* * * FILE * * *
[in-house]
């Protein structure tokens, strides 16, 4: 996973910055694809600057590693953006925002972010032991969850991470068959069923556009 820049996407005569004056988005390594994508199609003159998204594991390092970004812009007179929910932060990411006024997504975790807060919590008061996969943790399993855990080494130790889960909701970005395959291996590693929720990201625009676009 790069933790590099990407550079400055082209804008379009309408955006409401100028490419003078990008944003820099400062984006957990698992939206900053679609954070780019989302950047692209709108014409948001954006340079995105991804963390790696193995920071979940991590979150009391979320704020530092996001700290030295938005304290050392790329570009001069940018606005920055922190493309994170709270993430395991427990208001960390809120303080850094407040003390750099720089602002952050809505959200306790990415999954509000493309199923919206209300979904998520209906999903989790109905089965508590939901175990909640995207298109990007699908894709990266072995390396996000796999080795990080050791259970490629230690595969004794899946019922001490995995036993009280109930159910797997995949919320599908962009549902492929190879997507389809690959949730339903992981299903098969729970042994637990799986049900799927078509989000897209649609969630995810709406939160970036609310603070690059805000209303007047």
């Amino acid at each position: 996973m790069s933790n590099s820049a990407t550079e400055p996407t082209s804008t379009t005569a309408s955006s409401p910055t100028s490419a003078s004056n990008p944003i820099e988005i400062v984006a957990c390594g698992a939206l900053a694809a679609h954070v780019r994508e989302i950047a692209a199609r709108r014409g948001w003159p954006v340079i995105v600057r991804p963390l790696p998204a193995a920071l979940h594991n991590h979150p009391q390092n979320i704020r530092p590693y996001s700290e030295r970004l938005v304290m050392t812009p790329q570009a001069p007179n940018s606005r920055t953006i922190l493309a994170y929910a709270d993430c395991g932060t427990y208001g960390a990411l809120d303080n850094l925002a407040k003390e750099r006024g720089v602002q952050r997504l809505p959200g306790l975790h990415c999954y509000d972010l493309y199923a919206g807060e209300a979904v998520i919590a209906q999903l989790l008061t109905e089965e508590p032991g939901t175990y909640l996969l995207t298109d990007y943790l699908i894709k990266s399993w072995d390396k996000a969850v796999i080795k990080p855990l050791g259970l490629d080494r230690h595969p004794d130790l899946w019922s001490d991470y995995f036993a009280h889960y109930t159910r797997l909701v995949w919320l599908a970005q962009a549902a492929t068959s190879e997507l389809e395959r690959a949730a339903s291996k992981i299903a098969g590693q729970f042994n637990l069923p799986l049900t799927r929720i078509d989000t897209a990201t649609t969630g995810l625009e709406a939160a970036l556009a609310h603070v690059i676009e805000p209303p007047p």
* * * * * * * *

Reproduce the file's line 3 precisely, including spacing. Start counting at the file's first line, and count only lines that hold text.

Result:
């Amino acid at each position: 996973m790069s933790n590099s820049a990407t550079e400055p996407t082209s804008t379009t005569a309408s955006s409401p910055t100028s490419a003078s004056n990008p944003i820099e988005i400062v984006a957990c390594g698992a939206l900053a694809a679609h954070v780019r994508e989302i950047a692209a199609r709108r014409g948001w003159p954006v340079i995105v600057r991804p963390l790696p998204a193995a920071l979940h594991n991590h979150p009391q390092n979320i704020r530092p590693y996001s700290e030295r970004l938005v304290m050392t812009p790329q570009a001069p007179n940018s606005r920055t953006i922190l493309a994170y929910a709270d993430c395991g932060t427990y208001g960390a990411l809120d303080n850094l925002a407040k003390e750099r006024g720089v602002q952050r997504l809505p959200g306790l975790h990415c999954y509000d972010l493309y199923a919206g807060e209300a979904v998520i919590a209906q999903l989790l008061t109905e089965e508590p032991g939901t175990y909640l996969l995207t298109d990007y943790l699908i894709k990266s399993w072995d390396k996000a969850v796999i080795k990080p855990l050791g259970l490629d080494r230690h595969p004794d130790l899946w019922s001490d991470y995995f036993a009280h889960y109930t159910r797997l909701v995949w919320l599908a970005q962009a549902a492929t068959s190879e997507l389809e395959r690959a949730a339903s291996k992981i299903a098969g590693q729970f042994n637990l069923p799986l049900t799927r929720i078509d989000t897209a990201t649609t969630g995810l625009e709406a939160a970036l556009a609310h603070v690059i676009e805000p209303p007047p």